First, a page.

By: Aisha Gani
Source: The Guardian
The Muslim population of England and Wales is growing faster than the overall population, with a higher proportion of children and a lower ratio of elderly people, according to an analysis of official data.
One in three Muslims is under 15, compared with fewer than one in five overall. There are also fewer elderly Muslims, with 4% aged over 65, compared with 16% of the overall population.
In 2011, 2.71 million Muslims lived in England and Wales, compared with 1.55 million in 2001. There were also 77,000 Muslims in Scotland and 3,800 in Northern Ireland.
The Muslim Council of Britain’s (MCB) study of data from the 2011 census found that Muslims are still a small minority of the overall population – one in 20. This contrasts with popular perceptions held by Britons, who overstate the proportion of Muslims in the country by a factor of four, according to a recent survey by Ipsos Mori.
Half the Muslims in England and Wales were born there and almost three-quarters (73%) identify themselves as British. Two-thirds of Muslims are ethnically Asian and 8% are white.
The analysis, which aims to provide a comprehensive picture of Muslim demographics in England and Wales, is the first of its kind. It was made possible because 92% of respondents completed a voluntary question on religion in the 2011 census.
The MCB, which is affiliated with 500 institutions, said: “The report is the first comprehensive and detailed report of its kind looking at Muslims from a data perspective.”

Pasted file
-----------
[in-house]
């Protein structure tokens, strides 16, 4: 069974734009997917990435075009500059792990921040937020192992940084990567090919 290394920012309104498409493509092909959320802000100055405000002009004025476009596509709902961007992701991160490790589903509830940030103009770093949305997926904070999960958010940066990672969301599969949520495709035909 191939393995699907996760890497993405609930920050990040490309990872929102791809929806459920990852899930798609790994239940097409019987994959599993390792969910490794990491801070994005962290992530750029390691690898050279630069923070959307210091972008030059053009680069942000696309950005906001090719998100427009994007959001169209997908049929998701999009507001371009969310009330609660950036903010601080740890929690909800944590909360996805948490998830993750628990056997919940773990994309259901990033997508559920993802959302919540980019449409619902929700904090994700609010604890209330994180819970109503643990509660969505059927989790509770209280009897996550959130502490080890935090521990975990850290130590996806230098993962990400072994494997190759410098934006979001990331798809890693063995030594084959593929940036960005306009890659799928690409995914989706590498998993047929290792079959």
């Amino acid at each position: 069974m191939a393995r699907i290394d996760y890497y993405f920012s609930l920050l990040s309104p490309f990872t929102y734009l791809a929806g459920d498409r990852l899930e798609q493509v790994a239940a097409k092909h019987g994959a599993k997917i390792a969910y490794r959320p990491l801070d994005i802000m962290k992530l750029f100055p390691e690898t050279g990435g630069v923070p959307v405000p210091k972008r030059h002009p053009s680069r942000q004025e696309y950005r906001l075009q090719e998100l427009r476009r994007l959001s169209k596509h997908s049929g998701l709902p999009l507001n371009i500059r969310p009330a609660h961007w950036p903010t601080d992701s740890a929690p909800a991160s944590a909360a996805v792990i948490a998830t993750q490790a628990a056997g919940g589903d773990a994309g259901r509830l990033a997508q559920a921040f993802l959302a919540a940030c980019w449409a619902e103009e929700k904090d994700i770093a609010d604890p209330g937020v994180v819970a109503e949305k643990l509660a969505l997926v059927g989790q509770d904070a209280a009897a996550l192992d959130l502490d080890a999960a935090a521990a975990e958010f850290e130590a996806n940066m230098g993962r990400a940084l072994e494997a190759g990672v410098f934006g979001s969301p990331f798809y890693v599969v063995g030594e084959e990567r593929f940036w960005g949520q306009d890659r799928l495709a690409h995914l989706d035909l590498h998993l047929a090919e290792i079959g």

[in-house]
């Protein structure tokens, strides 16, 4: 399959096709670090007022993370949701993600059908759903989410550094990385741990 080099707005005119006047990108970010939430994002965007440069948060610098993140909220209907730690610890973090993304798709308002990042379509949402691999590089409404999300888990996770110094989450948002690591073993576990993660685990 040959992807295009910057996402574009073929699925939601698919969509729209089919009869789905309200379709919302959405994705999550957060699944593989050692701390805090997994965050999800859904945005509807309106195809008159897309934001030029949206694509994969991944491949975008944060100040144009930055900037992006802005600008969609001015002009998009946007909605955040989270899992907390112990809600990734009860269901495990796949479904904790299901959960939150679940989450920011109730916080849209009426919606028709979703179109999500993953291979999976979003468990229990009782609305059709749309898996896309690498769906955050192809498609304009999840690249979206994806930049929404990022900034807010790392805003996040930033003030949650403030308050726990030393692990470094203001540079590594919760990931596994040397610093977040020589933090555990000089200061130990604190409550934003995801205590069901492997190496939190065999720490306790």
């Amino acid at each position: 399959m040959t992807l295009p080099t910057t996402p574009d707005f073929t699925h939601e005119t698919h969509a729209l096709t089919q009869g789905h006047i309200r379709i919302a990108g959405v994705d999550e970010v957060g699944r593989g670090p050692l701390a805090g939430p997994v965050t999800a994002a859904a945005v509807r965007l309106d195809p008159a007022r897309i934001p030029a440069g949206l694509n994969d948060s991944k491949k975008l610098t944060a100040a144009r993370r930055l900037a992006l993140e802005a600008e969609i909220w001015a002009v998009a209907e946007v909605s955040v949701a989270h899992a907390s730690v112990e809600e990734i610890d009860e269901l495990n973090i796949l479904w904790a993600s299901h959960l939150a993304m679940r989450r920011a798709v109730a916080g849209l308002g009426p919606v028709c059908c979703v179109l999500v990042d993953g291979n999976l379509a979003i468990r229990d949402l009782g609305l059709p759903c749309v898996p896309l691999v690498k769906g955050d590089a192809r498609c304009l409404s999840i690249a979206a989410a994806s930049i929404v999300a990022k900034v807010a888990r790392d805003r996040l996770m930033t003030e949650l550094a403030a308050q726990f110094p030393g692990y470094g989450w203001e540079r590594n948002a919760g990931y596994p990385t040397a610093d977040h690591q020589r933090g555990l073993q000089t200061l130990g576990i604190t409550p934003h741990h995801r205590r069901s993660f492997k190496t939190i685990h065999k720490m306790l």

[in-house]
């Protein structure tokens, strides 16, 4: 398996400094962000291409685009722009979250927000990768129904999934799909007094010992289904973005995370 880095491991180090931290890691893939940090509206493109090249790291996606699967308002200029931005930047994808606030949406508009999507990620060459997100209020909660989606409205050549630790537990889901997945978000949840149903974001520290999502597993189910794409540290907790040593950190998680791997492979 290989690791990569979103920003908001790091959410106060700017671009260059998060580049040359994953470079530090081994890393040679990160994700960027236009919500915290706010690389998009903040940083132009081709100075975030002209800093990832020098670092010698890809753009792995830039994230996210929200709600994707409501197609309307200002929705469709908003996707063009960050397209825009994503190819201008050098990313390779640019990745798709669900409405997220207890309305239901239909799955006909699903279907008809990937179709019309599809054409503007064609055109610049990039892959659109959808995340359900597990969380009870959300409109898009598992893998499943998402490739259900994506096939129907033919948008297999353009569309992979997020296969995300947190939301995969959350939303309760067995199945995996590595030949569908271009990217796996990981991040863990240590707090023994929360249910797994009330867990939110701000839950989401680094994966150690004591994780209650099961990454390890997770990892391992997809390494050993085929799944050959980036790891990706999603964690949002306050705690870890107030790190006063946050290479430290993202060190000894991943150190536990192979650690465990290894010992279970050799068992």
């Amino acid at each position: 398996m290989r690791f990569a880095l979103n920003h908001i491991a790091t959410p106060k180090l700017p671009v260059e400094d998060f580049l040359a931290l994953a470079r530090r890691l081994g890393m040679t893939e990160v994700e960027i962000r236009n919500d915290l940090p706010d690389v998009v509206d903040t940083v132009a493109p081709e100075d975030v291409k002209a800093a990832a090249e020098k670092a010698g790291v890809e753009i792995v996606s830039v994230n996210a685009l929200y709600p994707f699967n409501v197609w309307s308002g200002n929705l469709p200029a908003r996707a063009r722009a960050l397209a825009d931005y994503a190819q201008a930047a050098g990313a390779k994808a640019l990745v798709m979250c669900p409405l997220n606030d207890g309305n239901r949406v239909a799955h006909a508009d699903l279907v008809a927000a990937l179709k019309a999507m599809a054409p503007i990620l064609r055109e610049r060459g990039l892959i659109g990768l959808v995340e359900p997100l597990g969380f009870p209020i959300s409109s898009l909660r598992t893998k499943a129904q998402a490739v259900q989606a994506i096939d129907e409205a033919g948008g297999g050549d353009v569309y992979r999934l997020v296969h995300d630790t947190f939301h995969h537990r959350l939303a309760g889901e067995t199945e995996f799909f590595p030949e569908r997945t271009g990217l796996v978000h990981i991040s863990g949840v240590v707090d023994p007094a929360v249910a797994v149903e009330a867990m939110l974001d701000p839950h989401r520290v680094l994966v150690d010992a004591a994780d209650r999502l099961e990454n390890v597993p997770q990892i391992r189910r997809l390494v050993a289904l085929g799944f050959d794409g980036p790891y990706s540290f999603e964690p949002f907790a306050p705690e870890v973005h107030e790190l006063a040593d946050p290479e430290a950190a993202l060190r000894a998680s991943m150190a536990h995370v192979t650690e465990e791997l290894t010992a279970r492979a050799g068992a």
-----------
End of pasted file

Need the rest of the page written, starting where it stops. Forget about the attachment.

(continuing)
The organisation said that there were a number of issues in the report for government and policymakers to consider.
The report stresses Muslim civil society needs to better appreciate “social realities” and provide good advice on health as well as tackling social issues such as homelessness, higher divorce rates and social inequality.
Responding to the report, the deputy prime minister, Nick Clegg, said: “I believe that every person, whatever their background and circumstances, should have an equal chance to thrive.
“What’s not in doubt is that British Muslims can be proud of the contribution they make to our country.”
Clegg added: “Drawing on analysis like this, together we can help create jobs, drive growth and enable more people to get on – building the stronger economy and fairer society we want for Britain’s future.”
The figures show that Muslims make up 20% or more of the electorate in 26 constituencies and live in all local authority areas in England and Wales. “There has been a spreading-out effect and this has accelerated in the past 10 years,” said Sundas Ali, a sociologist at Oxford University.